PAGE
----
Mediators Selena Cozart and Frank Dukes of the Institute for Engagement & Negotiation at the University of Virginia congratulated TMF, MDC, and the National Trust on this historic partnership. “We hope that the brave conversations that nurtured new relationships and that led to this truly momentous agreement will inspire other organizations to action.”

Descendant Engagement and The Montpelier Foundation

James Madison’s Montpelier is recognized nationally as a leader in collaboration between staff and Descendants of those who were enslaved at the sites.

In 2018, Montpelier hosted The National Summit on Teaching Slavery to develop a set of standards or Rubric, titled “Best Practices in Descendant Engagement in the Interpretation of Slavery at Museums and Historic Sites.” The Rubric is valuable for any historic site or museum where enslaved people played a role in its history.

As an entity independent from TMF, MDC serves as the sole representative organization of the Montpelier Descendant community, as that community is defined by the Rubric. The MDC is committed to the important work of challenging dominant historical narratives. TMF and MDC will remain as two separate organizations, working in collaboration, guided by the principles of the Rubric.

The February 2018 National Summit on Teaching Slavery, a partnership between James Madison’s Montpelier and the National Trust for Historic Preservation’s African American Cultural Heritage Action Fund, was the first national, interdisciplinary effort to formulate a recognized model for best practices in descendant engagement. The resulting Rubric lays out a set of standards against which an organization can measure its progress towards exemplary work in collaborative research, interpretation, and the overall relationship with a Descendant community.

In 2019, Montpelier received a Museums for America Program award from the Institute of Museum and Library Services, to complete the final design, fabrication, and installation of an interactive exhibition to foster conversations about fairness, justice, and race between children and their caregivers. It is an addition to the award-winning The Mere Distinction of Colour exhibition that opened in 2017 and is located in a newly-reconstructed ca. 1790 spinning house-turned-slave quarter at Montpelier. An advisory group from the Montpelier Descendant community contributed to and reviewed the content design.

Most recently, TMF and MDC worked in full partnership to apply for - and were awarded - funding from the Commonwealth of Virginia to lead a Memorialization Project. This will include the creation of a memorial to the enslaved and partnerships with other Descendant groups to expand memorialization efforts throughout Virginia; educational programs for teachers and law enforcement officers; curriculum development for anti-racist curriculum that would be available for use in public schools throughout Virginia; and free public tours, community conversations, and other programs.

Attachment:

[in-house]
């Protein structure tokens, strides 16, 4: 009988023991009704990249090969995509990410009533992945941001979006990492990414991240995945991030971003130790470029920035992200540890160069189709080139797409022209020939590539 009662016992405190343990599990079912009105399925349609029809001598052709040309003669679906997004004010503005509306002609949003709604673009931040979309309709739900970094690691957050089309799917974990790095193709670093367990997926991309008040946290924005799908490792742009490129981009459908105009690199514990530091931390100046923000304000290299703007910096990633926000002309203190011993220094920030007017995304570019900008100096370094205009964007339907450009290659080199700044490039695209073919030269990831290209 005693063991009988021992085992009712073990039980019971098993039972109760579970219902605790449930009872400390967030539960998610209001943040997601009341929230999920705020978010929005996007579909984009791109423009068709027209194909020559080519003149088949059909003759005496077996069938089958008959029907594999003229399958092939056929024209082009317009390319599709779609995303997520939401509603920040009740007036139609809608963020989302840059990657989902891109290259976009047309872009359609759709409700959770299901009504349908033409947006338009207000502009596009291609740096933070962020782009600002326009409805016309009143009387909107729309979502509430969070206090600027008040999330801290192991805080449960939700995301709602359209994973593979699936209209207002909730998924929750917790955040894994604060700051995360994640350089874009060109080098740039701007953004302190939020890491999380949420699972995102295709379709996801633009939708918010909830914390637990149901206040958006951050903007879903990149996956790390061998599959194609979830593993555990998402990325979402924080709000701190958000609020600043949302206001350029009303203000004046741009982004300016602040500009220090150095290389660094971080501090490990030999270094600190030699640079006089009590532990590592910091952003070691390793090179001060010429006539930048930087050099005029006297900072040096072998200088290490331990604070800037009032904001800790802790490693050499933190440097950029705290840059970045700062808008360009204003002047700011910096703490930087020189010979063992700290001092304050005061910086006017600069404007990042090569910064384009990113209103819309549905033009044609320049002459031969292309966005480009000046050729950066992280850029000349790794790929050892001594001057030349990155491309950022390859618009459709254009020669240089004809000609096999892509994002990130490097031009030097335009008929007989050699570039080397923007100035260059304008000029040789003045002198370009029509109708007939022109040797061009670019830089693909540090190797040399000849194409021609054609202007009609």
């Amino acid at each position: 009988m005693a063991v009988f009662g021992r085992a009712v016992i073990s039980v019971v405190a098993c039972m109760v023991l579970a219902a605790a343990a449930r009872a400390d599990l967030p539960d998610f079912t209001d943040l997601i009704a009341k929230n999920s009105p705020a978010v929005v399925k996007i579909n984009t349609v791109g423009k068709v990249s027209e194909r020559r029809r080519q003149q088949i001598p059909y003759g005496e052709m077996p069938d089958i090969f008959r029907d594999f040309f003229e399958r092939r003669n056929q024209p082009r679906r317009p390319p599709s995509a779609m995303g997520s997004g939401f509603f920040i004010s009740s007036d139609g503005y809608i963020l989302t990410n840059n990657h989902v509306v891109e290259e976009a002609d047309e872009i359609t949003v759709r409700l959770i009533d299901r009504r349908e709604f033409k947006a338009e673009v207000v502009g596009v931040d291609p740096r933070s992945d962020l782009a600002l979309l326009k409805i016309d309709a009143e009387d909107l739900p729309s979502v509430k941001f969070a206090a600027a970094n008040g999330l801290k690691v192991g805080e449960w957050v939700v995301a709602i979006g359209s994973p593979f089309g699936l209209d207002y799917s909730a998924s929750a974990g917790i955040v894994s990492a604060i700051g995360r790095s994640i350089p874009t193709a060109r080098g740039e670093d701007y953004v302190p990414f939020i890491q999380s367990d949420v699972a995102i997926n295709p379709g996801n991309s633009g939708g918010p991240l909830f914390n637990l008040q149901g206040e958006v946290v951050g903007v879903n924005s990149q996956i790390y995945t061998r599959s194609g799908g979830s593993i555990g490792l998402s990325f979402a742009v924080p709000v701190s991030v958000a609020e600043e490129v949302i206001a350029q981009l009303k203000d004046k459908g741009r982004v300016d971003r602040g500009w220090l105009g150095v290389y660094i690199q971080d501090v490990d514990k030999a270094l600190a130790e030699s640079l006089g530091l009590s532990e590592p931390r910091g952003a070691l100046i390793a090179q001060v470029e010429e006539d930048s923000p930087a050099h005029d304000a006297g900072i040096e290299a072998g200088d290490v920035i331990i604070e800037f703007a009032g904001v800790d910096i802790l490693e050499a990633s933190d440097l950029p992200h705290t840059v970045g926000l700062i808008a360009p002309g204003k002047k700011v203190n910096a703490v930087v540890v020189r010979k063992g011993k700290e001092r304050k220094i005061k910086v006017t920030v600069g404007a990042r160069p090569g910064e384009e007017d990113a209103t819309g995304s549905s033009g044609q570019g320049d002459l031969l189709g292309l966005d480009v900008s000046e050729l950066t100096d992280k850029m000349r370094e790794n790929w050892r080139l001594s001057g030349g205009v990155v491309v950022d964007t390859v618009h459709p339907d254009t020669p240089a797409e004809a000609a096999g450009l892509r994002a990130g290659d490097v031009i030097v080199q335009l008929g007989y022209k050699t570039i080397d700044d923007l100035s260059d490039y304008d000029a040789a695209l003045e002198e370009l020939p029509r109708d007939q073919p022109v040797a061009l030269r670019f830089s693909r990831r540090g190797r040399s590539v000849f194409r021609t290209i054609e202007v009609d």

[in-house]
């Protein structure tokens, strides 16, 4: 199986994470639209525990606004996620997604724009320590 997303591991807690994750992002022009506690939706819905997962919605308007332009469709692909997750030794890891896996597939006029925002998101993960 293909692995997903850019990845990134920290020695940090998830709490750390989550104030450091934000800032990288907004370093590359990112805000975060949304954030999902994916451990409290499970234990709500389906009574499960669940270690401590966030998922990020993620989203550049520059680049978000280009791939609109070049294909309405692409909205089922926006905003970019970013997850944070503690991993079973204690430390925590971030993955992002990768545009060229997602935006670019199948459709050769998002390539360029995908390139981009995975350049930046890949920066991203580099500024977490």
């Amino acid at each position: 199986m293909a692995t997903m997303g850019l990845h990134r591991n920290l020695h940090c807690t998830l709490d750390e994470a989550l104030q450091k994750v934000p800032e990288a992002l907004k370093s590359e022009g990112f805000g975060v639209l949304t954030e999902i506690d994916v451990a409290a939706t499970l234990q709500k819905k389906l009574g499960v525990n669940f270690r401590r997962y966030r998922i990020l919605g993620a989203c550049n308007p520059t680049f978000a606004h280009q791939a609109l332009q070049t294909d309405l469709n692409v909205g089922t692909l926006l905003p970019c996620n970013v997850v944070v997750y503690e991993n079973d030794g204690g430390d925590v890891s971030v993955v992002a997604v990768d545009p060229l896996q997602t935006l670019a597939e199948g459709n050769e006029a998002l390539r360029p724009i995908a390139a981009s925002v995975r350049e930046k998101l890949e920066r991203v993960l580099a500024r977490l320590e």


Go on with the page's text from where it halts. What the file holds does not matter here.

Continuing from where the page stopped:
Christy Moriarty, James Madison’s Montpelier
540-308-2078 or

Gabrielle Connor, Montpelier Descendants Committee
901-337-8993 or

Brenda Jones, National Trust for Historic Preservation
202-588-6043 or

About James Madison’s Montpelier

Montpelier is the lifelong home of James Madison, Father of the Constitution, Architect of the Bill of Rights, and fourth President of the United States. As a monument to James Madison and the Enslaved Community, a museum of American history, and a center for constitutional education, Montpelier engages the public with the enduring legacy of Madison’s most powerful idea: government by the people. The historic home and 2,700-acre grounds are open to visitors and student groups throughout the year; and the Robert H. Smith Center for the Constitution at Montpelier offers world-class residential and online educational programs. Montpelier is administered by The Montpelier Foundation and is a National Trust for Historic Preservation site.

About the Montpelier Descendants Committee

The Montpelier Descendants Committee is a nonprofit organization devoted to restoring the narratives of enslaved Americans at plantation sites in Central Virginia, including but not limited to James Madison's Montpelier, from the periphery to the center of historical discourse. The MDC promotes a better understanding of the lives of the enslaved based on broader, richer and more truthful interpretations of American history. Through a series of public programs, events, research, and communications the MDC seeks to demonstrate how the lives of enslaved persons informed ideals of universal liberty enshrined in the Declaration of Independence and the Constitution, yet denied to them.


The National Trust for Historic Preservation, a privately funded nonprofit organization, works to save America’s historic places. | @savingplaces